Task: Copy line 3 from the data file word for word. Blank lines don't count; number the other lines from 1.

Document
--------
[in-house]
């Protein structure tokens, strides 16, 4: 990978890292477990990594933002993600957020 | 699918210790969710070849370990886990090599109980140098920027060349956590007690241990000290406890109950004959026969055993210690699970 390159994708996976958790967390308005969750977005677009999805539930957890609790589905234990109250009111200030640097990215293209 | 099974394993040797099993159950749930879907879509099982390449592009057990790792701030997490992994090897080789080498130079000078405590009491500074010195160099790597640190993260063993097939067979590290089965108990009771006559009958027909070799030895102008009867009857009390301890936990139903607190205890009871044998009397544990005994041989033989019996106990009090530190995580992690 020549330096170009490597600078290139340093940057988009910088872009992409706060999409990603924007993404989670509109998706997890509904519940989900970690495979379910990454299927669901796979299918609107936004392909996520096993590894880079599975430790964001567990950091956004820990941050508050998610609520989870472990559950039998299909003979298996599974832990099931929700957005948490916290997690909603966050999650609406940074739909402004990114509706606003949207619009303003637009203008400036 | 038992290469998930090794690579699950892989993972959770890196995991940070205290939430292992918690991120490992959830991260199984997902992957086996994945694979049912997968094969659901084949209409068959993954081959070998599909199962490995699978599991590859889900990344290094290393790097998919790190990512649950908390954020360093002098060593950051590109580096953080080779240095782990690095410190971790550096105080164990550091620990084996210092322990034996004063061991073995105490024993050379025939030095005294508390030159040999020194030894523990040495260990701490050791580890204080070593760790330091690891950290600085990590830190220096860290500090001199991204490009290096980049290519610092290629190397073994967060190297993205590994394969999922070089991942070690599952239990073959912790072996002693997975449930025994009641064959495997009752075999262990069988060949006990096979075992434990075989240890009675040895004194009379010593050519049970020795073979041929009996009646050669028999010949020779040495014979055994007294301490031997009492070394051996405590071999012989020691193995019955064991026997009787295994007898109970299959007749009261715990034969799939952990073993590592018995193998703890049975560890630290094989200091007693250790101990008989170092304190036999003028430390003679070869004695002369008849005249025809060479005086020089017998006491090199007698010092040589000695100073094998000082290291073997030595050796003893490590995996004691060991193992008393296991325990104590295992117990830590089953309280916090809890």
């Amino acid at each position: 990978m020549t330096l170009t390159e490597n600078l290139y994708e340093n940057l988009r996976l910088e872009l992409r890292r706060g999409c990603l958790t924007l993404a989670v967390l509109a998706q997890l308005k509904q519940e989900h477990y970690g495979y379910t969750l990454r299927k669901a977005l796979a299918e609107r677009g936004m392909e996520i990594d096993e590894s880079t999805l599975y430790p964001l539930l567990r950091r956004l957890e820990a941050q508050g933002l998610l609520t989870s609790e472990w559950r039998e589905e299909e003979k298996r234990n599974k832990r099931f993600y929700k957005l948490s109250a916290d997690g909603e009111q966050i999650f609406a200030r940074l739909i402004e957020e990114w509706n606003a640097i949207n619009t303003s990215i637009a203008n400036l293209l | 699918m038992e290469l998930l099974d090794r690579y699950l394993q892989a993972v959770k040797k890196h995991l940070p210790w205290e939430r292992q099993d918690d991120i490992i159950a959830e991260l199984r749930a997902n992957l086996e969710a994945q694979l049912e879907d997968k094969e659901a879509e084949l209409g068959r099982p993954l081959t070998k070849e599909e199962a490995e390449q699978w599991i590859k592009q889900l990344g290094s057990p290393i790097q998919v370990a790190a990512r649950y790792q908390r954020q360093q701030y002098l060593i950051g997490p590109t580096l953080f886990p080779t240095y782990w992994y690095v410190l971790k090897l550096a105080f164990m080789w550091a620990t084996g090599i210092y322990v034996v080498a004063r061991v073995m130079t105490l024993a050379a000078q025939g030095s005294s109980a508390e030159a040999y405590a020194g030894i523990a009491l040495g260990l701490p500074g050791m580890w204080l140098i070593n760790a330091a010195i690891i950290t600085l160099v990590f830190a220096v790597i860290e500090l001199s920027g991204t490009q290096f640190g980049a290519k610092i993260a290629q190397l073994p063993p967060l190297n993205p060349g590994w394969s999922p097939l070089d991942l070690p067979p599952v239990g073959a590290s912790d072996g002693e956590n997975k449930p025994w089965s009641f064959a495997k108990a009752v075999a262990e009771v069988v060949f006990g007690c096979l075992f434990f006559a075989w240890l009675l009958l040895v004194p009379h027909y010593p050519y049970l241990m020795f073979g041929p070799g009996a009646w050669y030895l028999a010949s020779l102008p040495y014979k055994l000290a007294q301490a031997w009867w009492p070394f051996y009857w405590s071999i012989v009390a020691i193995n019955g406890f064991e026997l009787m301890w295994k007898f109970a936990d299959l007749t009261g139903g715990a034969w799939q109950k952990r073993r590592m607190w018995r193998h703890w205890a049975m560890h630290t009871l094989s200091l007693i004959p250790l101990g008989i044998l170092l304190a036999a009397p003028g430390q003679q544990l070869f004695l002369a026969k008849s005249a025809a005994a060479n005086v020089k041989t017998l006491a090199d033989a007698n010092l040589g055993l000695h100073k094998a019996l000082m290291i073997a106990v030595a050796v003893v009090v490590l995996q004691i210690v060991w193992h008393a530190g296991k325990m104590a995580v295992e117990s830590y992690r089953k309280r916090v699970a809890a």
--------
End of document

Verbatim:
């Amino acid at each position: 990978m020549t330096l170009t390159e490597n600078l290139y994708e340093n940057l988009r996976l910088e872009l992409r890292r706060g999409c990603l958790t924007l993404a989670v967390l509109a998706q997890l308005k509904q519940e989900h477990y970690g495979y379910t969750l990454r299927k669901a977005l796979a299918e609107r677009g936004m392909e996520i990594d096993e590894s880079t999805l599975y430790p964001l539930l567990r950091r956004l957890e820990a941050q508050g933002l998610l609520t989870s609790e472990w559950r039998e589905e299909e003979k298996r234990n599974k832990r099931f993600y929700k957005l948490s109250a916290d997690g909603e009111q966050i999650f609406a200030r940074l739909i402004e957020e990114w509706n606003a640097i949207n619009t303003s990215i637009a203008n400036l293209l | 699918m038992e290469l998930l099974d090794r690579y699950l394993q892989a993972v959770k040797k890196h995991l940070p210790w205290e939430r292992q099993d918690d991120i490992i159950a959830e991260l199984r749930a997902n992957l086996e969710a994945q694979l049912e879907d997968k094969e659901a879509e084949l209409g068959r099982p993954l081959t070998k070849e599909e199962a490995e390449q699978w599991i590859k592009q889900l990344g290094s057990p290393i790097q998919v370990a790190a990512r649950y790792q908390r954020q360093q701030y002098l060593i950051g997490p590109t580096l953080f886990p080779t240095y782990w992994y690095v410190l971790k090897l550096a105080f164990m080789w550091a620990t084996g090599i210092y322990v034996v080498a004063r061991v073995m130079t105490l024993a050379a000078q025939g030095s005294s109980a508390e030159a040999y405590a020194g030894i523990a009491l040495g260990l701490p500074g050791m580890w204080l140098i070593n760790a330091a010195i690891i950290t600085l160099v990590f830190a220096v790597i860290e500090l001199s920027g991204t490009q290096f640190g980049a290519k610092i993260a290629q190397l073994p063993p967060l190297n993205p060349g590994w394969s999922p097939l070089d991942l070690p067979p599952v239990g073959a590290s912790d072996g002693e956590n997975k449930p025994w089965s009641f064959a495997k108990a009752v075999a262990e009771v069988v060949f006990g007690c096979l075992f434990f006559a075989w240890l009675l009958l040895v004194p009379h027909y010593p050519y049970l241990m020795f073979g041929p070799g009996a009646w050669y030895l028999a010949s020779l102008p040495y014979k055994l000290a007294q301490a031997w009867w009492p070394f051996y009857w405590s071999i012989v009390a020691i193995n019955g406890f064991e026997l009787m301890w295994k007898f109970a936990d299959l007749t009261g139903g715990a034969w799939q109950k952990r073993r590592m607190w018995r193998h703890w205890a049975m560890h630290t009871l094989s200091l007693i004959p250790l101990g008989i044998l170092l304190a036999a009397p003028g430390q003679q544990l070869f004695l002369a026969k008849s005249a025809a005994a060479n005086v020089k041989t017998l006491a090199d033989a007698n010092l040589g055993l000695h100073k094998a019996l000082m290291i073997a106990v030595a050796v003893v009090v490590l995996q004691i210690v060991w193992h008393a530190g296991k325990m104590a995580v295992e117990s830590y992690r089953k309280r916090v699970a809890a």